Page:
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The US Military's Battlefield of Tomorrow


#1

The US Military's Battlefield of Tomorrow

Nick Turse

For three days, wearing a kaleidoscope of camouflage patterns, they huddled together on a military base in Florida. They came from U.S. Special Operations Command (SOCOM) and U.S. Army Special Operations Command, from France and Norway, from Denmark, Germany, and Canada: 13 nations in all. They came to plan a years-long “Special Operations-centric” military campaign supported by conventional forces, a multinational undertaking that -- if carried out -- might cost hundreds of millions, maybe billions, of dollars and who knows how many lives.


#3

there is currently no real Islamic State of Africa. But the war game carried out at MacDill Air Force Base in January against that fictional group is far from fantasy, representing as it does the next logical step in a series of operations that have been gaining steam since AFRICOM’s birth.

In other words, if we don't have the enemy that we want then we'll invent one.

Turse has given us a pretty good breakdown of America's military plans for Africa. I could complain that he never discusses our true reason for being there (control of Africa's immense trove of natural resources) but that subject is not within the scope of his piece. Besides, those reasons are not too hard to figure out.

Likewise, it is not too hard to read beyond the text of this quote from Rodriguez.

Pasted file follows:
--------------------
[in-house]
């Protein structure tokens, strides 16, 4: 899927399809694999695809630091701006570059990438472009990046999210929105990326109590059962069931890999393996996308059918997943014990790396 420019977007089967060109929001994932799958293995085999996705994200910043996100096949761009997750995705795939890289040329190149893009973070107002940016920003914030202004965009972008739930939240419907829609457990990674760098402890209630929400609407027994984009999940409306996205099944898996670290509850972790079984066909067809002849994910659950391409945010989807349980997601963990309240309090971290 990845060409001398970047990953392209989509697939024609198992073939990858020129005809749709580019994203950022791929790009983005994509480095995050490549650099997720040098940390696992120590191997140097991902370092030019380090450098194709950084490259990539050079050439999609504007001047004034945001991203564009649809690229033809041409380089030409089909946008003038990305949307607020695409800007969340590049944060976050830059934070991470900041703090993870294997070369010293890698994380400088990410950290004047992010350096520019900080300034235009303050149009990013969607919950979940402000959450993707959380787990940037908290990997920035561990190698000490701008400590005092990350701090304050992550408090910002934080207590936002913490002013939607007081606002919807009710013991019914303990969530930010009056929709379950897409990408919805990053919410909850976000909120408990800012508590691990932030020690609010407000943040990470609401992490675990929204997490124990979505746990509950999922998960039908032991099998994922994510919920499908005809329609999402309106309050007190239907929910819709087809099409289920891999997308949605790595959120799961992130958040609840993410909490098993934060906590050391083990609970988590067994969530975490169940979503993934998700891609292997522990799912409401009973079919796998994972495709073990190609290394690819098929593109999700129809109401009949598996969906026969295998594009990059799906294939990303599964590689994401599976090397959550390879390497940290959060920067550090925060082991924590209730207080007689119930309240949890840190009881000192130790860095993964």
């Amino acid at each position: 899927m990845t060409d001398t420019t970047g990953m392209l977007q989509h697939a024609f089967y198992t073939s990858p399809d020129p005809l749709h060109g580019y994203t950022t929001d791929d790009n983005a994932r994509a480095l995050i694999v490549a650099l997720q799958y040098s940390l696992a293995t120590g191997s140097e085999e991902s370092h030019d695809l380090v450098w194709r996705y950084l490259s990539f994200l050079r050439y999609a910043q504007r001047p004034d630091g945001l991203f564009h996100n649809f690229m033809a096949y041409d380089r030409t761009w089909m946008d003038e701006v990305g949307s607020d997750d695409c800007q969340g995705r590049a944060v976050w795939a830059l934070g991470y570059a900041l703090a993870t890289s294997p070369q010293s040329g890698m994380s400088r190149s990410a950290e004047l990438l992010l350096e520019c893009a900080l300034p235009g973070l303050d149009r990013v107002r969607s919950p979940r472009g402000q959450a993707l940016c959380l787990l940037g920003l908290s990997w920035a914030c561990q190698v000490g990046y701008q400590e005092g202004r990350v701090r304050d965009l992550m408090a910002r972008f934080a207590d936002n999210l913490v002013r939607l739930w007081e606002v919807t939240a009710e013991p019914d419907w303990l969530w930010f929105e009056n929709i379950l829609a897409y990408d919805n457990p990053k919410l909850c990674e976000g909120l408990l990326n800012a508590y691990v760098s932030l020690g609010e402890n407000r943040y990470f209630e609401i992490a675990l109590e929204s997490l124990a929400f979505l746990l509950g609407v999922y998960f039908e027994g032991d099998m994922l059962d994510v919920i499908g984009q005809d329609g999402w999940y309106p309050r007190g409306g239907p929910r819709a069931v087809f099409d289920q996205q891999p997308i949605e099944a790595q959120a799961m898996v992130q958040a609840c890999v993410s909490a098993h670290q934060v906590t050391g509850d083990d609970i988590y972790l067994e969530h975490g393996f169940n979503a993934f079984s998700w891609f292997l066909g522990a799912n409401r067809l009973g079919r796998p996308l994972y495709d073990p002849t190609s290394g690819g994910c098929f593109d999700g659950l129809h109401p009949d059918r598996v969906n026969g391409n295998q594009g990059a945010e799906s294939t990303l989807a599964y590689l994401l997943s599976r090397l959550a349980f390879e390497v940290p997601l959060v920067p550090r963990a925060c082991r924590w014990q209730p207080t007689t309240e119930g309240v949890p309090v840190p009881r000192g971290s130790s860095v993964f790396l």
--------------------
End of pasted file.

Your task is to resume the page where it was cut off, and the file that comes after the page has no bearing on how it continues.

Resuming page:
“Where our national interests compel us to tip the scales and enhance collective security gains, . . .

Is there anyone with more than two functioning brain cells who does NOT know that the expression "our national interests" means "Wall Street's profits" and "enhance security gains" means "kill anyone and everyone who stands in the way of those profits"?

For me, the most important - and saddest - aspect of this story is the conflation of local and regional militancies with Islam. Western colonialism has always put a religious face on its conquests; religion is such an effective emotional tool to use that such usage is as easy to understand as it is necessary to condemn.

mcp


#4

replied in wrong place. so just found out that i can't delete a post from the wrong place and repost. get a message that it is too similar to my original post. Well, yes, it is my original post--i'm trying to move it. i didn't see a "delete post." maybe i missed it.

anyway, great short expose (expozay), but believe that this is exactly what the MIC and Washington wants. The creation of people that hate us because we kill them every day, resulting in even more creation of hatred. Keeps the arms business growing, the surveillance business booming, etc. this is where our money goes nowadays, rather than back to us, at private contractor prices. "yippee, we're all gonna die." (Country Joe and the Fish)